Dinner for Schmucks (4/5)
It’s often been said that going to the movies is a religious act. And, for me, there is an element of truth in that. No, I’m not blasphemously suggesting that the cinema should replace church, synagogue or mosque. That’s a horrific thought. But, since I was a kid, the cinema has awakened religious thoughts in me. It was a mixture of the solemnity of the darkness and silence, the grandeur of the huge images on screen, the marvel of the special effects and elaborate sets, the intensity of the emotions evoked, and the general air of ceremony. Walking into a cinema is walking into a time and place that is somehow outside ordinary time and place.
But there’s even more to it than that. Despite the (justified) criticism of explicit sex and violence in the movies (not to mention the almost ubiquitious use of foul language) cinema is in general an intensely moralistic medium—much more so than TV. Aside from the occasional film noir or black comedy that might consciously depart from the conventions, most movies uphold a very old-fashioned morality. Greed is bad; family is good. True love ends in marriage and marriage ends in children. The family-run shop must be protected against the huge conglomerate. True beauty is on the inside, glorious defeat is better than victory, and the underdog is always the good guy. The first will be last, and the last will be first—at least by the time the credits roll.
Dinner for Schmucks is an admirable example of this ethos. The movie posters show a nerdy Steve Carrell—complete with heavy-rimmed glasses, bowl haircut and buck-teeth—grinning inanely. But I just knew that the film was going to be rooting for him. You could say that’s’s because cinema execs are too wise to offend nerds. But I think it goes deeper than that. There’s a part of all of us that cheers for the outsider and the eccentric– and that part of us that is fully awake in the cinema.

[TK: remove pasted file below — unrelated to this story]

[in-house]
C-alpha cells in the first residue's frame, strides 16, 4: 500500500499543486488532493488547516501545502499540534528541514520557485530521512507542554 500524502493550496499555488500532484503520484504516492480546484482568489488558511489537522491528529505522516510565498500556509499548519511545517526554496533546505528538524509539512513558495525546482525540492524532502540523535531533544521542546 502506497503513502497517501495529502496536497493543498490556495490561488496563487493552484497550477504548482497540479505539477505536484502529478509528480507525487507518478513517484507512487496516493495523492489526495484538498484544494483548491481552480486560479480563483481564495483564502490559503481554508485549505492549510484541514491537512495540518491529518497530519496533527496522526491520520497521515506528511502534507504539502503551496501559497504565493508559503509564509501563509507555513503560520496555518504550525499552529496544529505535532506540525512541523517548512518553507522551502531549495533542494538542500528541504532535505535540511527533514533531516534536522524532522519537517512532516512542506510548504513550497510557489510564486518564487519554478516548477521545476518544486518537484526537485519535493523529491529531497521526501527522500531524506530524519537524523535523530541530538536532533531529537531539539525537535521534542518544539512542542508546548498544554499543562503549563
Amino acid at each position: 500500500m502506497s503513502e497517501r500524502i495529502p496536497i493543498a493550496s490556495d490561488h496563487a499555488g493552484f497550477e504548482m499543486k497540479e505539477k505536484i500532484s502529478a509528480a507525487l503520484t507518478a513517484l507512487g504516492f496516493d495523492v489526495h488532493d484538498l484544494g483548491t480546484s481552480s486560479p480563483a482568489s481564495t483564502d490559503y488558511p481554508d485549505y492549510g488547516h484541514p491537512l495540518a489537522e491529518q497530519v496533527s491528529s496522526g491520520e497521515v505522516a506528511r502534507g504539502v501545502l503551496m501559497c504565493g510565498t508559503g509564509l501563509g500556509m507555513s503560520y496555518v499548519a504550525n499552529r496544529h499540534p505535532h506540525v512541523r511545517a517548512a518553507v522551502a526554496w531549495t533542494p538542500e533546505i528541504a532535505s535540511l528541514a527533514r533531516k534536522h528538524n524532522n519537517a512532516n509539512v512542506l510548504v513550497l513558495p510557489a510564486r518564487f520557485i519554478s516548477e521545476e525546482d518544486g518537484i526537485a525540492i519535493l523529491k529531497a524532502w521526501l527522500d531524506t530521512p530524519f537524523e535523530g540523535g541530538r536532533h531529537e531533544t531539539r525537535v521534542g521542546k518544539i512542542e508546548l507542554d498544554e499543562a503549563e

Tim Conrad (played by Paul Rudd), the straight man of the piece, is an ambitious businessman who desperately wants to get ahead to impress his beautiful and arty girlfriend. And of course, the managers who he has to suck up to are soulless creeps, who entertain themselves by hosting a “dinner for winners”—to which they invite a selection of eccentrics, in order to poke fun at them. A trophy goes to the wackiest specimen, and the kudos goes to the businessman who brought him.
But when Tim’s girlfriend, Julie, learns about the dinner, she forbids him to go to it. (This is another aspect of cinema’s old-fashioned morality—women are a civilizing, uplifting influence on men.) Tim reluctantly complies—until he runs into Barry Speck, the nerdy character played by Steve Carrell. Barry collects dead mice and arranges them into ingenious and tasteful tableaux. How can Tim ignore a gift like that?
You can guess how it goes from here—Barry sticks to Tim like a post-it note, Barry manages to reduce Tim’s life to chaos within a matter of hours, Tim loses the rag, Tim feels guilty, Barry and Tim slowly become friends in spite of everything, and in the end Barry ends up showing Tim what really matters in life. It’s the old, old story. But then, every good story is an old, old story.
There are a lot of other tasty ingredients in the mix—Tim’s nutty stalker, Barry’s mind-reading superior at the IRS, and an ultra-virile but soft-spoken modern artist who is trying to win Julie away from Tim. The laugh-rate is impressively high, and I found myself hooting on several occasions. And the finale, the “dinner for winners” itself, is highly satisfying. I don’t think I’m giving anything away if I tell you that it plays out very differently to how its organizers intend. But that kind of table-turning is just what we go to the pictures to see, isn’t it?.